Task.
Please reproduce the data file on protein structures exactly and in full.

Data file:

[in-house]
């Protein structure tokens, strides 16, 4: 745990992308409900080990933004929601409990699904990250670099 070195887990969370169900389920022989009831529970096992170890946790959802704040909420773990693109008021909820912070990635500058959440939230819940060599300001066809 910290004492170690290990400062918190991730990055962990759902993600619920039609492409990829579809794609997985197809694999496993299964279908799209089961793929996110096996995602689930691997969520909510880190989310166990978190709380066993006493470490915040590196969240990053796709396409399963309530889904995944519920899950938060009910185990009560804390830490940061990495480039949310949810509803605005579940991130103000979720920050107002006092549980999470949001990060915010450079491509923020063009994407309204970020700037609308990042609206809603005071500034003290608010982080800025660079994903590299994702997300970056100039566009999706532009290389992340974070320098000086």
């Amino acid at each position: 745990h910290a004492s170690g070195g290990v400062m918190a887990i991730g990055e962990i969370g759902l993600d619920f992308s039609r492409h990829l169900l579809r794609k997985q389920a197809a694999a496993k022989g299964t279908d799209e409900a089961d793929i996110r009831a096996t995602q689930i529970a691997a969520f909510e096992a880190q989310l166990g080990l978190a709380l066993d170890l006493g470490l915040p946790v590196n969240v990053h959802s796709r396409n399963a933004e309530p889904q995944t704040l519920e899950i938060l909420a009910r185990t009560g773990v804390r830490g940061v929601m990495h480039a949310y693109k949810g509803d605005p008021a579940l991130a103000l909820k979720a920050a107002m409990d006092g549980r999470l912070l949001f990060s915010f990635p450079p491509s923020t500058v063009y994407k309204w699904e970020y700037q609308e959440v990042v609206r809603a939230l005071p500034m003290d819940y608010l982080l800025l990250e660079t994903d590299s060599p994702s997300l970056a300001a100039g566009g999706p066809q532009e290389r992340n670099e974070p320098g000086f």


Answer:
[in-house]
């Protein structure tokens, strides 16, 4: 745990992308409900080990933004929601409990699904990250670099 070195887990969370169900389920022989009831529970096992170890946790959802704040909420773990693109008021909820912070990635500058959440939230819940060599300001066809 910290004492170690290990400062918190991730990055962990759902993600619920039609492409990829579809794609997985197809694999496993299964279908799209089961793929996110096996995602689930691997969520909510880190989310166990978190709380066993006493470490915040590196969240990053796709396409399963309530889904995944519920899950938060009910185990009560804390830490940061990495480039949310949810509803605005579940991130103000979720920050107002006092549980999470949001990060915010450079491509923020063009994407309204970020700037609308990042609206809603005071500034003290608010982080800025660079994903590299994702997300970056100039566009999706532009290389992340974070320098000086």
């Amino acid at each position: 745990h910290a004492s170690g070195g290990v400062m918190a887990i991730g990055e962990i969370g759902l993600d619920f992308s039609r492409h990829l169900l579809r794609k997985q389920a197809a694999a496993k022989g299964t279908d799209e409900a089961d793929i996110r009831a096996t995602q689930i529970a691997a969520f909510e096992a880190q989310l166990g080990l978190a709380l066993d170890l006493g470490l915040p946790v590196n969240v990053h959802s796709r396409n399963a933004e309530p889904q995944t704040l519920e899950i938060l909420a009910r185990t009560g773990v804390r830490g940061v929601m990495h480039a949310y693109k949810g509803d605005p008021a579940l991130a103000l909820k979720a920050a107002m409990d006092g549980r999470l912070l949001f990060s915010f990635p450079p491509s923020t500058v063009y994407k309204w699904e970020y700037q609308e959440v990042v609206r809603a939230l005071p500034m003290d819940y608010l982080l800025l990250e660079t994903d590299s060599p994702s997300l970056a300001a100039g566009g999706p066809q532009e290389r992340n670099e974070p320098g000086f």